“Harassment isn’t really what we’re talking about here I guess,” Kate said, “But a dark reality of working in the hospitals is that all kinds of harassment happen against nurses from every direction. Patients, obviously, but also vendors, other nurses, security, and doctors, too. If you’re being harassed, go to your charge nurse or nurse manager. If they don’t believe you, keep going until you find someone who does. It’s bad enough what we deal with with the patients; you shouldn’t be dealing with that from your own team.”
Know Signs of Potential Violence
Identifying a high-risk patient or visitor is essential because if dangers are spotted early, it may be possible to mitigate risk. A few different methods can be used to identify high-risk patients and visitors.
One is STAMP, which looks for the following indicators, especially in Emergency Room (ER) environments where you need to assess patients quickly:
- Tone and volume of voice that’s aggressive, agitated, or hostile
The Overt Aggression Scale can be used for both pediatric and adult inpatient care, which considers cues from verbal aggression (like cursing at staff), property aggression (slamming doors or kicking furniture), auto aggression (intensive scratching and picking, or self-harm), and physical aggression (threatening movements or intended violence against others).
The Broset Violence Checklist is also a good option for inpatient psychiatric facilities, which can track patient risk during each shift by looking at factors like confusion, verbal threats, and boisterous behavior.
Use De-escalation Tactics
If nurses feel they are in danger, they must get away as soon and safely as possible.They can also use deescalation tactics if they feel that an individual can be managed, or if they’re trying to keep things calm long enough to stabilize the patient or get out of the room. De-escalation techniques are designed to calm a patient so that you can reduce the agitation that may trigger aggression.
Examples of de-escalation techniques nurses can use include the following:
- Having non-threatening body language. Loosen your posture, walk slowly, and smile at the patient.
- Empathize right away. when you ask how they’re doing, express real empathy and say that you’re sorry they’re experiencing those symptoms and how hard that must be, and that you’re going to talk to the doctor to see what can be done right away.
- Don’t make any sudden movements, and explain what you’re going to do before you do it. getting verbal confirmation from the patient that they understand and consent can go a long way with an agitated individual.
- Stay calm yourself. Even when patients are frustrating, rude and alarming, it’s important to stay calm. So much as an ounce of reactivity or anger from the nurse— even when justified— can cause the situation to escalate.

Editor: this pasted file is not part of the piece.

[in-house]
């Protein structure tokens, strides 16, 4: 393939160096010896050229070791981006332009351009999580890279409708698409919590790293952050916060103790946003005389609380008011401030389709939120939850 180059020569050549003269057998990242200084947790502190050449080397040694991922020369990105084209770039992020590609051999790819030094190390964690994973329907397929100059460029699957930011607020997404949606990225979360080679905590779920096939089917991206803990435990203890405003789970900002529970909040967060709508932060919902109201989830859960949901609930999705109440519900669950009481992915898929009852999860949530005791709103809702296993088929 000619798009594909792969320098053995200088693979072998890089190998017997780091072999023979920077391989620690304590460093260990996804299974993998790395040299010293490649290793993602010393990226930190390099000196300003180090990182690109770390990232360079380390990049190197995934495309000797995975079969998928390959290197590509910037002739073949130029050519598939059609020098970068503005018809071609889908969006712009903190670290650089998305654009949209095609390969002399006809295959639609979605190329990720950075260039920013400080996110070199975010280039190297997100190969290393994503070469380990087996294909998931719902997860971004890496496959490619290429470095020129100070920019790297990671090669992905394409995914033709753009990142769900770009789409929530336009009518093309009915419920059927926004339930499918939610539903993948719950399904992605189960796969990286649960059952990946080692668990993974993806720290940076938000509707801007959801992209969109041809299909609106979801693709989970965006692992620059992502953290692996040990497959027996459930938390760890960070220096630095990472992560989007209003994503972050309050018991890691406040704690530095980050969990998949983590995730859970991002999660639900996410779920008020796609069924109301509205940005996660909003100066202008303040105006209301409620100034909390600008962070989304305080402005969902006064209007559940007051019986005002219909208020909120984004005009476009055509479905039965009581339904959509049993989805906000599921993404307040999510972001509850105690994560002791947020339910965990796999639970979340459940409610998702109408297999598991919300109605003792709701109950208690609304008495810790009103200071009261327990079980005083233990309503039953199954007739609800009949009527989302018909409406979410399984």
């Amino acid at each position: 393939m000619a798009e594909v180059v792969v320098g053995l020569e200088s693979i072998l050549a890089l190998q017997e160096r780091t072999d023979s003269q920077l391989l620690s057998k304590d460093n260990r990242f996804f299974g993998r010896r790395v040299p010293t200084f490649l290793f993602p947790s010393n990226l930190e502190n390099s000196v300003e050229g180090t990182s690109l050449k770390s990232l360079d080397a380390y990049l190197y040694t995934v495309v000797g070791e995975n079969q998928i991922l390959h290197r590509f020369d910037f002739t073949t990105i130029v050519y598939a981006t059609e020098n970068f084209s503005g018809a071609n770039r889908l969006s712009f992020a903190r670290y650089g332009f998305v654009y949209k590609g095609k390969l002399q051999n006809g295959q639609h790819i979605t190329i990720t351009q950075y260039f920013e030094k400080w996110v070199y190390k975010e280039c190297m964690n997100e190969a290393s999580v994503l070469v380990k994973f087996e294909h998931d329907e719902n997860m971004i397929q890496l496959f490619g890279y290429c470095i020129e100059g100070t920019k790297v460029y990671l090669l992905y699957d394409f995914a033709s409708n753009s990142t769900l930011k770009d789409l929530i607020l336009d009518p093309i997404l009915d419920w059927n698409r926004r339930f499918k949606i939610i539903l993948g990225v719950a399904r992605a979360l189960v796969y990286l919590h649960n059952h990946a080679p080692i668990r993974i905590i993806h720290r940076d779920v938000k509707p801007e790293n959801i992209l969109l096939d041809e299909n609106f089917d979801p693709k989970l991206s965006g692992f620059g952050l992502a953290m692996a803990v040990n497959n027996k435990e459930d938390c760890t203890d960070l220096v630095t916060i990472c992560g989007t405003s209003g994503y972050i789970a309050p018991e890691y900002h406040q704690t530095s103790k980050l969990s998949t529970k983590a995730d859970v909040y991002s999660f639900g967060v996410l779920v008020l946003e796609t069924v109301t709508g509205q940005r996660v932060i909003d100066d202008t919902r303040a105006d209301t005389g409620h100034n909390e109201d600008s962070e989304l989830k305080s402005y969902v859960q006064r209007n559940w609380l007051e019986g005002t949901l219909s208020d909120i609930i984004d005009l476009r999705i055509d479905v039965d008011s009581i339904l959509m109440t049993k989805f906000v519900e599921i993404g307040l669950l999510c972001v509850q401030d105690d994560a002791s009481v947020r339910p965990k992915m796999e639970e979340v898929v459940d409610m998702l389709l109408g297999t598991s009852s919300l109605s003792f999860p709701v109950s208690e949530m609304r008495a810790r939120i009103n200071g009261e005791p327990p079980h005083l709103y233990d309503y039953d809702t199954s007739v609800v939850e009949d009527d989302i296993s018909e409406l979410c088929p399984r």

- Control environmental factors. The environment around the agitated individual can directly impact behavior, especially since hospital settings are stressful enough to be in. Dimming the lights, turning off beeping alarms, and offering extra blankets to keep the patient comfortable can all help reduce discomfort and soothe them.
Make Changes at the Management Level
There are some strategies that nurses can use to protect themselves, which we’ve discussed so far in this post. There are some changes, however, that management must implement to allow nurses to protect themselves.
“Too many hospitals I’ve worked at discourage nurses from taking action,” Kate said. Her frustration was evident. “This endangers nurses because they wait too long to get help, they don’t want to report when something does happen, and all of this makes them more prone to experience violence.”
She said management needs to stress that their team’s safety is the most important thing. Safety training for nurses should be mandatory for all new hires, and it should be reiterated at least once per year at minimum.
“Management also needs to encourage nurses to report when something happens to them and to support them when they do. No more of this bullshit where we say ‘report!’ and then management dismisses those reports or even is hostile about them,” she said. “We need to encourage our teams to report anything and everything.”
According to the AACN, a lack of reporting is a significant barrier to research, regulatory action, and legal action surrounding violence against nurses. Three commonly-given reasons for not reporting violent incidents were:
- Fear of retaliation
- Lack of a clear reporting method
- A belief that nothing will be done.
Therefore, having a transparent reporting process in place and an environment meant to support patient-facing team members is crucial.
No one should have to go to work wondering if they’ll be safe. And while nurses have always had a hard job, they should not be worried about their safety. Mental illness, pain-induced confusion, substance abuse and withdrawal, general aggression, and predatory behavior can all drive threatening or dangerous behavior in healthcare facilities. While nurses and CNAs are never at fault, it does put them directly in harm’s way.
Safety must be a priority, so ensure there’s intensive safety training at your facility that includes understanding and identifying high-risk indicators and what to do if they’re spotted. In addition, train your nurses, management, and security on handling dangerous events when they happen, and support nurses that report.